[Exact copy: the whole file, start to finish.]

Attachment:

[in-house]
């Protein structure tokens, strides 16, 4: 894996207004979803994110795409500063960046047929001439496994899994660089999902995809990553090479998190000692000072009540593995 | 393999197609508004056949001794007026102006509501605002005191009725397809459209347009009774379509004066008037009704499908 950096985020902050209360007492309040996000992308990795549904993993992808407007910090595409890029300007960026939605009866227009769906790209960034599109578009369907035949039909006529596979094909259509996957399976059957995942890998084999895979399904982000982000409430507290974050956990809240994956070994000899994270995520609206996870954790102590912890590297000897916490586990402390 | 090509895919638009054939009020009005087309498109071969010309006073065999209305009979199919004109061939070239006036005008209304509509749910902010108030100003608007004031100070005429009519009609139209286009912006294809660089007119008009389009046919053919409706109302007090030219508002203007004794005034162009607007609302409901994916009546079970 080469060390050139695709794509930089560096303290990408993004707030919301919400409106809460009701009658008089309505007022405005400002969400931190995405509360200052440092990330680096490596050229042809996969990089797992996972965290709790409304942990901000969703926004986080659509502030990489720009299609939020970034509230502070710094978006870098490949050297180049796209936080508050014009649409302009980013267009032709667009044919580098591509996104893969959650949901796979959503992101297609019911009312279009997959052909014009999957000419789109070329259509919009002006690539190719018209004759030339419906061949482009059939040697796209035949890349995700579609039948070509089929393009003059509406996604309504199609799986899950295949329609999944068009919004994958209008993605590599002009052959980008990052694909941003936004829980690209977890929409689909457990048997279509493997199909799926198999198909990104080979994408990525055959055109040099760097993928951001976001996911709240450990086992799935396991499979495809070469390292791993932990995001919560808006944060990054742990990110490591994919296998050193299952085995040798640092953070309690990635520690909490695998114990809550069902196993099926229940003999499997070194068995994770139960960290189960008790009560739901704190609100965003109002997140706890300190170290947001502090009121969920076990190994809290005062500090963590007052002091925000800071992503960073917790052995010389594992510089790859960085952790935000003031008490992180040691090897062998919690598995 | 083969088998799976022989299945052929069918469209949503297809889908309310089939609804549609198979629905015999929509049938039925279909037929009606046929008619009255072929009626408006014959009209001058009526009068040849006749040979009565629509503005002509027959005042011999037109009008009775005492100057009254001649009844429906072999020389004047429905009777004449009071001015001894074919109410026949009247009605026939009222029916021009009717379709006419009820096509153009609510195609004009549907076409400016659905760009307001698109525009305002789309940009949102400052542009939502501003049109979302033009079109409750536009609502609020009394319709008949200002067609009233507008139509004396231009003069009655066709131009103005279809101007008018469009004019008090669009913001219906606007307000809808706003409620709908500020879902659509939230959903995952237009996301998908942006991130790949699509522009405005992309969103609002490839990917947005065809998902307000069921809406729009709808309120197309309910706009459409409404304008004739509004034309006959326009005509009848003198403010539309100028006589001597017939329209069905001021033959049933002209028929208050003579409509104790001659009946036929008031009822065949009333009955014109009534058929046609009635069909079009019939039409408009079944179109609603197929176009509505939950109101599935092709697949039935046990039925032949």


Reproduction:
[in-house]
């Protein structure tokens, strides 16, 4: 894996207004979803994110795409500063960046047929001439496994899994660089999902995809990553090479998190000692000072009540593995 | 393999197609508004056949001794007026102006509501605002005191009725397809459209347009009774379509004066008037009704499908 950096985020902050209360007492309040996000992308990795549904993993992808407007910090595409890029300007960026939605009866227009769906790209960034599109578009369907035949039909006529596979094909259509996957399976059957995942890998084999895979399904982000982000409430507290974050956990809240994956070994000899994270995520609206996870954790102590912890590297000897916490586990402390 | 090509895919638009054939009020009005087309498109071969010309006073065999209305009979199919004109061939070239006036005008209304509509749910902010108030100003608007004031100070005429009519009609139209286009912006294809660089007119008009389009046919053919409706109302007090030219508002203007004794005034162009607007609302409901994916009546079970 080469060390050139695709794509930089560096303290990408993004707030919301919400409106809460009701009658008089309505007022405005400002969400931190995405509360200052440092990330680096490596050229042809996969990089797992996972965290709790409304942990901000969703926004986080659509502030990489720009299609939020970034509230502070710094978006870098490949050297180049796209936080508050014009649409302009980013267009032709667009044919580098591509996104893969959650949901796979959503992101297609019911009312279009997959052909014009999957000419789109070329259509919009002006690539190719018209004759030339419906061949482009059939040697796209035949890349995700579609039948070509089929393009003059509406996604309504199609799986899950295949329609999944068009919004994958209008993605590599002009052959980008990052694909941003936004829980690209977890929409689909457990048997279509493997199909799926198999198909990104080979994408990525055959055109040099760097993928951001976001996911709240450990086992799935396991499979495809070469390292791993932990995001919560808006944060990054742990990110490591994919296998050193299952085995040798640092953070309690990635520690909490695998114990809550069902196993099926229940003999499997070194068995994770139960960290189960008790009560739901704190609100965003109002997140706890300190170290947001502090009121969920076990190994809290005062500090963590007052002091925000800071992503960073917790052995010389594992510089790859960085952790935000003031008490992180040691090897062998919690598995 | 083969088998799976022989299945052929069918469209949503297809889908309310089939609804549609198979629905015999929509049938039925279909037929009606046929008619009255072929009626408006014959009209001058009526009068040849006749040979009565629509503005002509027959005042011999037109009008009775005492100057009254001649009844429906072999020389004047429905009777004449009071001015001894074919109410026949009247009605026939009222029916021009009717379709006419009820096509153009609510195609004009549907076409400016659905760009307001698109525009305002789309940009949102400052542009939502501003049109979302033009079109409750536009609502609020009394319709008949200002067609009233507008139509004396231009003069009655066709131009103005279809101007008018469009004019008090669009913001219906606007307000809808706003409620709908500020879902659509939230959903995952237009996301998908942006991130790949699509522009405005992309969103609002490839990917947005065809998902307000069921809406729009709808309120197309309910706009459409409404304008004739509004034309006959326009005509009848003198403010539309100028006589001597017939329209069905001021033959049933002209028929208050003579409509104790001659009946036929008031009822065949009333009955014109009534058929046609009635069909079009019939039409408009079944179109609603197929176009509505939950109101599935092709697949039935046990039925032949």